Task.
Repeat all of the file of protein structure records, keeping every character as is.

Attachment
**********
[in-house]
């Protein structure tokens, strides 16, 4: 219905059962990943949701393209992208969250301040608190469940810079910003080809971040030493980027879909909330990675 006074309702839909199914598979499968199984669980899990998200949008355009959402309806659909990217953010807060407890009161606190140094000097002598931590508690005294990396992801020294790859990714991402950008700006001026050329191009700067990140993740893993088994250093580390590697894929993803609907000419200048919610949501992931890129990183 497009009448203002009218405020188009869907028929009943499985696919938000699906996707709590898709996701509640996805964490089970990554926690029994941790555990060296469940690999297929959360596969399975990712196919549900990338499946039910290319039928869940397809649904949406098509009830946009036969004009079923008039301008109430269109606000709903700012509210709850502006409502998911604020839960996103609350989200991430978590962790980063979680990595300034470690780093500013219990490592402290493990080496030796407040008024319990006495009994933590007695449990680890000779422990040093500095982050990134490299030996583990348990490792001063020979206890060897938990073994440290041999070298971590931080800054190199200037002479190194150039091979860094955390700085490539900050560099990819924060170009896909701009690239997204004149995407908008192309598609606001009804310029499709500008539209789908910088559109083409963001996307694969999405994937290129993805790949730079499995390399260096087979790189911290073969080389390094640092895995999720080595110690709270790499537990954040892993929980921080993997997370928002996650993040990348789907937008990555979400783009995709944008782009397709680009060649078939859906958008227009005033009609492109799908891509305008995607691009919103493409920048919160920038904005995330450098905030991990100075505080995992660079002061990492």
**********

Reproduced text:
[in-house]
């Protein structure tokens, strides 16, 4: 219905059962990943949701393209992208969250301040608190469940810079910003080809971040030493980027879909909330990675 006074309702839909199914598979499968199984669980899990998200949008355009959402309806659909990217953010807060407890009161606190140094000097002598931590508690005294990396992801020294790859990714991402950008700006001026050329191009700067990140993740893993088994250093580390590697894929993803609907000419200048919610949501992931890129990183 497009009448203002009218405020188009869907028929009943499985696919938000699906996707709590898709996701509640996805964490089970990554926690029994941790555990060296469940690999297929959360596969399975990712196919549900990338499946039910290319039928869940397809649904949406098509009830946009036969004009079923008039301008109430269109606000709903700012509210709850502006409502998911604020839960996103609350989200991430978590962790980063979680990595300034470690780093500013219990490592402290493990080496030796407040008024319990006495009994933590007695449990680890000779422990040093500095982050990134490299030996583990348990490792001063020979206890060897938990073994440290041999070298971590931080800054190199200037002479190194150039091979860094955390700085490539900050560099990819924060170009896909701009690239997204004149995407908008192309598609606001009804310029499709500008539209789908910088559109083409963001996307694969999405994937290129993805790949730079499995390399260096087979790189911290073969080389390094640092895995999720080595110690709270790499537990954040892993929980921080993997997370928002996650993040990348789907937008990555979400783009995709944008782009397709680009060649078939859906958008227009005033009609492109799908891509305008995607691009919103493409920048919160920038904005995330450098905030991990100075505080995992660079002061990492």